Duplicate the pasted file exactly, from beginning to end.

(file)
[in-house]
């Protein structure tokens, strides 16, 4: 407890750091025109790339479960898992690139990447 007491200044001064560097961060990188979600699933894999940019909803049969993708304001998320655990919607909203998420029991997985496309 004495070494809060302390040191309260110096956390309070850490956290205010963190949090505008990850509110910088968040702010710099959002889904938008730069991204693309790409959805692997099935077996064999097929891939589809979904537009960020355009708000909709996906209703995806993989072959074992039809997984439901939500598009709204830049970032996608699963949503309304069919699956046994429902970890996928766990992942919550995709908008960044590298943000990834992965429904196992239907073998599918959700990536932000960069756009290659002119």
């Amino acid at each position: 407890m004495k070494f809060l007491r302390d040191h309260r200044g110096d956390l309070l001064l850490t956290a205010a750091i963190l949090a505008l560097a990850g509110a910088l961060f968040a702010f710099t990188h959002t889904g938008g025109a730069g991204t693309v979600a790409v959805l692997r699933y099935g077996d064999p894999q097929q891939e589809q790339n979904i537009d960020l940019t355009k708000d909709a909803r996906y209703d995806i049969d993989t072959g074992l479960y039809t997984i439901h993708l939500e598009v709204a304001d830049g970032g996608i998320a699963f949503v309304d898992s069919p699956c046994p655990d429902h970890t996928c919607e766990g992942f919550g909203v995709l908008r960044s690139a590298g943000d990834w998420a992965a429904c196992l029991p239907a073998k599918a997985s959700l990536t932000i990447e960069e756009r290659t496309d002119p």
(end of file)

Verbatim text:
[in-house]
């Protein structure tokens, strides 16, 4: 407890750091025109790339479960898992690139990447 007491200044001064560097961060990188979600699933894999940019909803049969993708304001998320655990919607909203998420029991997985496309 004495070494809060302390040191309260110096956390309070850490956290205010963190949090505008990850509110910088968040702010710099959002889904938008730069991204693309790409959805692997099935077996064999097929891939589809979904537009960020355009708000909709996906209703995806993989072959074992039809997984439901939500598009709204830049970032996608699963949503309304069919699956046994429902970890996928766990992942919550995709908008960044590298943000990834992965429904196992239907073998599918959700990536932000960069756009290659002119």
């Amino acid at each position: 407890m004495k070494f809060l007491r302390d040191h309260r200044g110096d956390l309070l001064l850490t956290a205010a750091i963190l949090a505008l560097a990850g509110a910088l961060f968040a702010f710099t990188h959002t889904g938008g025109a730069g991204t693309v979600a790409v959805l692997r699933y099935g077996d064999p894999q097929q891939e589809q790339n979904i537009d960020l940019t355009k708000d909709a909803r996906y209703d995806i049969d993989t072959g074992l479960y039809t997984i439901h993708l939500e598009v709204a304001d830049g970032g996608i998320a699963f949503v309304d898992s069919p699956c046994p655990d429902h970890t996928c919607e766990g992942f919550g909203v995709l908008r960044s690139a590298g943000d990834w998420a992965a429904c196992l029991p239907a073998k599918a997985s959700l990536t932000i990447e960069e756009r290659t496309d002119p």